Brand Logos Redesign
24th April 2019back to the blogs
10 BRAND LOGOS REDESIGN
1. VIRGIN ATLANTIC LOGO
Virgin Atlantic Changes Up White ‘Flying Lady’ Logo To Embrace Diversity.
British airline Virgin Atlantic is letting go of its longstanding logo, the ‘Flying Lady’ from the 1930s, and bringing in five new versions to represent the diversity of its customers and workers.
The new logos include an LGBTQ character, a redhead, a Black man, a Black woman and an Asian woman. They are created after a series of other changes to increase inclusivity, such as employing the same number of male and female leaders, and a 12-percent representation of minority ethnic groups across the country by the year 2022.
As detailed by Nikki Humphrey—SVP of People at Virgin Atlantic—in a statement via CNN, the new icons will hopefully encourage people of all walks of life to “feel at home” flying and working with the airline.
Staples had its audience on the edge of their seats with a grand show of lights and transitions, only to reveal the very definition of a make-under: an emblem of a single staple and a sans-serif wordmark. At the end of the presentation, the company’s employees were seen walking on stage to applaud the logo redesign.
While many might appreciate the understated appeal of the logo, others have poked fun at Staples’ overwhelming demonstration.
“That… that was it?” probes Twitter user Eoin Sheehy.
“I feel like I could staple, like, 50 docs right now,” remarks Alex Konrad, associate editor at Forbes.
Hats off to Staples and its branding team for bringing a smile to everyone’s faces, nonetheless. It’s important to note that designers dedicated a considerable amount of time and thought into bringing Staples’ vision to life, so they should be recognized for their efforts as well.
One of the splashiest rebrands of the year came from the marketing platform Mailchimp. The new logo gives the company’s mascot, Freddie, a permanent spot in the design and changed from a script typeface to a blocky, cartoon style in lowercase letters (note the no-longer-capitalized “C”). The brand also adopted a cheerful new color: Cavendish Yellow.
The controversial ride-sharing app revamped its logo with help from design firm Wolff Olins. The logo is a case study in simplicity — a sans-serif wordmark that looks clear and confident in black-on-white and vice versa. Instead of choosing a monogram or symbol for the app icon, the full logo carries over to phone screens. Readability for the win!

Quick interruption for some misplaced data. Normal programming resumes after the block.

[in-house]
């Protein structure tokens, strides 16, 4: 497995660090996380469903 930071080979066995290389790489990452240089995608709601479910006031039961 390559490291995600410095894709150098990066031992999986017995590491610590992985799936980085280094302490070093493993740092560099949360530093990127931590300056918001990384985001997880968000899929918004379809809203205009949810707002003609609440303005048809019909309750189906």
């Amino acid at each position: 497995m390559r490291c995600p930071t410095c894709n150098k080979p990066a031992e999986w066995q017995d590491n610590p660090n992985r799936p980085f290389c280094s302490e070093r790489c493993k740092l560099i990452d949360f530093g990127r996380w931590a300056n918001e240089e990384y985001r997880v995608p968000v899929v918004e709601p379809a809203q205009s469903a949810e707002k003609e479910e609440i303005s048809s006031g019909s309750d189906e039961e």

5. CHICAGO SUN-TIMES
The Chicago Sun-Times revealed a new identity in March, working with Ogilvy on the massive redesign project, and positioning itself as “the hardest working paper in America.”
The new logo features a cleaner sans-serif font, with “Chicago” getting the same visual treatment as the rest of the name. It also brings a stronger identity with the red star symbol, as seen on the Chicago flag.
6. THIS AMERICAN LIFE
Podcast pioneer This American Life introduced a new logo in January, adding a symbol: a line-drawn American flag in the shape of a speech bubble.
It also dropped its chopped-up text in favor of a more digestible wordmark, and simplified the look by using only two colors (red and white) instead of three.
7. AD AGE
Ad Age made the long-overdue step of officially shortening its name at the end of 2017 to match how everyone refers to the well-known industry publication.
The new logo borrows from the brand’s 1930s logo, which featured a similar typeface with a standout “g.”
Global real estate giant RE/MAX made the wise move of removing clutter from a busy logo. In the earlier version, letters randomly overlapped and made the wordmark less readable. Now, the wordmark features wide spacing and light cropping around the letters “E” and “M.”
The important lesson here? Choose one or two things to emphasize. The bright color scheme already grabs attention, so complicated lettering is just overkill.
Dropbox wants to be a core element of creative workflows, not just a place to store stuff. That’s why the company transformed its literal box icon into an abstract design. The end result is a clean, flat logo that still gets the brand message across. The simple blue prisms are easy to print, and you still know you’re looking at an open box.
10. Formula 1 Racing
Like many veteran brands, the Formula One Group had to retire a logo that clashed with digital media. The 23-year-old logo showed an excellent use of movement and white space, and fans aren’t happy about losing it.
Fortunately, the new mark has its merits and is likely to grow on people. The stylized “F” resembles a racetrack, and the sleek, simple design mirrors the iconic sport.
- (Image via Edith Rum / Shutterstock.com)